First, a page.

Then again, Morocco is here again, after the men's side did the unthinkable at the World Cup over the winter. This time it's even more of a shock, since the Lionesses of Atlas had never played in a World Cup before and started this tournament with a brutal 6-0 defeat to Germany. That's the beauty of the group stage, if you are a fan of the impossible. With 48 games played, the round of 16 has no Brazil, no Germany, no Canada, no Italy, no China. It also has three African teams for the first time ever, Colombia as a group winner, and Jamaica. Group H was a perfect microcosm of the entire tournament to date, one that points to the evening out of the world's favorite sport across all of its continents.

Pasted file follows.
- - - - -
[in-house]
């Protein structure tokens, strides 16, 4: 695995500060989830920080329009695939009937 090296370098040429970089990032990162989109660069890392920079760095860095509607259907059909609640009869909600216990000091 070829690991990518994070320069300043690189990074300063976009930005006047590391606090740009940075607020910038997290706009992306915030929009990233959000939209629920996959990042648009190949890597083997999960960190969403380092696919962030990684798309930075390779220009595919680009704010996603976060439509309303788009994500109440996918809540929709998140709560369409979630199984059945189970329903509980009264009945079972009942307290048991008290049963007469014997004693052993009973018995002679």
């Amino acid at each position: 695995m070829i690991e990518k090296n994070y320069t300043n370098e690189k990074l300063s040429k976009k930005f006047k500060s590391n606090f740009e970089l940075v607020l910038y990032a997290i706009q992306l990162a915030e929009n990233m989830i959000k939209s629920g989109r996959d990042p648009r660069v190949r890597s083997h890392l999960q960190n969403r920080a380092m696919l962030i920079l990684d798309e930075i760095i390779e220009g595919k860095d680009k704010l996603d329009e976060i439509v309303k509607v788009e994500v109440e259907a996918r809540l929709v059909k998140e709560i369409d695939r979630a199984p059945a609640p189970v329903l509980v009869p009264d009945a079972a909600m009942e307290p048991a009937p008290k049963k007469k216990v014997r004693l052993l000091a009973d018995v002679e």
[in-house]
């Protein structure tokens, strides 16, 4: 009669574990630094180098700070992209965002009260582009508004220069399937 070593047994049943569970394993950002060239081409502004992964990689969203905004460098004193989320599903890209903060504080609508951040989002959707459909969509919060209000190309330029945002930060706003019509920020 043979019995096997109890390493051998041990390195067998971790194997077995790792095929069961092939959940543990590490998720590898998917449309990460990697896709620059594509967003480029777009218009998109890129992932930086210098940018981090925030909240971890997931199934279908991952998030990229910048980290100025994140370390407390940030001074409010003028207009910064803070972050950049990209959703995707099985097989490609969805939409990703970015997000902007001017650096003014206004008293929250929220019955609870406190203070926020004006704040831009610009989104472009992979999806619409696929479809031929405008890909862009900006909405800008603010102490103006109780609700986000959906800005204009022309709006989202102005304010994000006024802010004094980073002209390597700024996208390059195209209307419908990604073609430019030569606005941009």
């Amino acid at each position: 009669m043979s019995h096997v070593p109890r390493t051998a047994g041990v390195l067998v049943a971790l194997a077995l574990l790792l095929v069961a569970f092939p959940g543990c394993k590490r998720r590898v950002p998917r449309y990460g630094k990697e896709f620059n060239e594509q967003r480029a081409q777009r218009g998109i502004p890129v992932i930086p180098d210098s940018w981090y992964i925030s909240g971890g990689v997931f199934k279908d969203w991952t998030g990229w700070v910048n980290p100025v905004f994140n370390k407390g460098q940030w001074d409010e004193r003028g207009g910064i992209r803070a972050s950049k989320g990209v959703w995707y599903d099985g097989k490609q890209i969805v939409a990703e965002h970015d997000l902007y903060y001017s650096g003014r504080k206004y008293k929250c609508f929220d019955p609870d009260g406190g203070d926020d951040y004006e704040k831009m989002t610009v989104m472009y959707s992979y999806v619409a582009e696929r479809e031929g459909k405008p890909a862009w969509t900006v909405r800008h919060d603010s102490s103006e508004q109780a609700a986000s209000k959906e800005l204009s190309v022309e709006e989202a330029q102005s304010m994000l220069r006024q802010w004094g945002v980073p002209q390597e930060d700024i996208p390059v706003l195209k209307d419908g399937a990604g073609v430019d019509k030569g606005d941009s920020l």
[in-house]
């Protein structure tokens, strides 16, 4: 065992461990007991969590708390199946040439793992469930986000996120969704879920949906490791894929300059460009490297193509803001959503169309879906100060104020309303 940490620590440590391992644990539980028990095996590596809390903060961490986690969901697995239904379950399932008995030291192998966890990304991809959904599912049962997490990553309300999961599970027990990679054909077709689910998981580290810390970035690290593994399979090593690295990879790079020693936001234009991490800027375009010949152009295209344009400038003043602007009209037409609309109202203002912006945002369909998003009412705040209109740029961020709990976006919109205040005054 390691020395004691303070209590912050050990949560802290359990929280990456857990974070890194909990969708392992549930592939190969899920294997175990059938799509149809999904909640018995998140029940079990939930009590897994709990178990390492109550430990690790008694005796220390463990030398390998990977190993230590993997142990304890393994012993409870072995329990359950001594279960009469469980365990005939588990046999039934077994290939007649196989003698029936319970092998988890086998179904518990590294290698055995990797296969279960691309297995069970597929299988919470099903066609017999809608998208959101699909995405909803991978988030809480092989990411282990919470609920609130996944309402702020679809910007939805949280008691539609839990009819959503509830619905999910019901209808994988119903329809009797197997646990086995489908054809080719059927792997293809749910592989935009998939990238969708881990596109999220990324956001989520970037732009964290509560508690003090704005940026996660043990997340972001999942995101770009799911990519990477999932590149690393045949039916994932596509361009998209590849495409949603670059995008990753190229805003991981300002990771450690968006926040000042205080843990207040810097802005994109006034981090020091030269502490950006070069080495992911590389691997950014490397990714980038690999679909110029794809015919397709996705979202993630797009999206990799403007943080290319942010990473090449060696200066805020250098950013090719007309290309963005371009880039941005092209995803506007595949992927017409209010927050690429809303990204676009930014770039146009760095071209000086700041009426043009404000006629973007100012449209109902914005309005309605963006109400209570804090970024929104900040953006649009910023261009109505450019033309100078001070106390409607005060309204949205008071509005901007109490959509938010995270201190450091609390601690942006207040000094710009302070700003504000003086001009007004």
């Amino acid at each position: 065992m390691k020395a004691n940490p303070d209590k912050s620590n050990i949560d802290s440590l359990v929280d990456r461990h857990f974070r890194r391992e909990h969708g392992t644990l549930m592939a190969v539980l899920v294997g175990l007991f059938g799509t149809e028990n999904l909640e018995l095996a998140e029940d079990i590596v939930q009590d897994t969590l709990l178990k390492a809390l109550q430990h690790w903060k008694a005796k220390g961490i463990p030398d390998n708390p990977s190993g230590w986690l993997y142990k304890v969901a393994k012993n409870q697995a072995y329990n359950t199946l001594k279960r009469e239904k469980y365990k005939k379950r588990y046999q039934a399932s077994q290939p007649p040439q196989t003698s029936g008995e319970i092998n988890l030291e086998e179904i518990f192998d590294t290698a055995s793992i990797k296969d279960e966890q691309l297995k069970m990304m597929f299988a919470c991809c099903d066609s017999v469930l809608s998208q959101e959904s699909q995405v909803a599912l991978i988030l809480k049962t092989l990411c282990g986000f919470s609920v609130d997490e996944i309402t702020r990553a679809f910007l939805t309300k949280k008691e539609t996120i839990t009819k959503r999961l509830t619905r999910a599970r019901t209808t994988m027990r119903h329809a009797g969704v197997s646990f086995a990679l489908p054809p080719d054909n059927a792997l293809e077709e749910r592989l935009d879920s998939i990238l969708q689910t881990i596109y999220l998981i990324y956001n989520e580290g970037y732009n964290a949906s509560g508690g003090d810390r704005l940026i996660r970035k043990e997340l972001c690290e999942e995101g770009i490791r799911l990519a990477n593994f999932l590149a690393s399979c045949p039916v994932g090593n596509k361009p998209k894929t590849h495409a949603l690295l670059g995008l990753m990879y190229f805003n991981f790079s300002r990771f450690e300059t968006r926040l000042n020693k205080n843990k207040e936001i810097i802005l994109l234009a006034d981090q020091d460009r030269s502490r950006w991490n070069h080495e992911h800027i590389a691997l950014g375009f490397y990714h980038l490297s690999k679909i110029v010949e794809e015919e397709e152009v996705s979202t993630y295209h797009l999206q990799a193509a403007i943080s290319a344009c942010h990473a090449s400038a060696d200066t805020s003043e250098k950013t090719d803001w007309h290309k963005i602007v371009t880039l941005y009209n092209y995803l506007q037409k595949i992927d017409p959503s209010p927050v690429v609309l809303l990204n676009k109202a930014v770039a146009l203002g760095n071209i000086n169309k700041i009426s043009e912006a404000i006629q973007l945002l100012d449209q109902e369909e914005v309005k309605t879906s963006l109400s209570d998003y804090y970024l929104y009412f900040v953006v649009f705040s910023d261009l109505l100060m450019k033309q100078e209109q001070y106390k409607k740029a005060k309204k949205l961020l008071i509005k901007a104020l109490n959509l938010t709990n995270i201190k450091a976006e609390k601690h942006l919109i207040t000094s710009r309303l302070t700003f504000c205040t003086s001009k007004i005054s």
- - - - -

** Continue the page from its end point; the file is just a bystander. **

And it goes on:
There's a lot of work to be done around the globe to close the gap entirely, but if this World Cup to date is to be believed, the days of American-and-European total dominance might be coming to a swifter end than anyone might have believed two weeks ago. "First-time World Cup side Morocco advances over two-time champion Germany" is the type of result that can blow the doors wide open. Even if not, though, there are few things in soccer that can top this level of joy: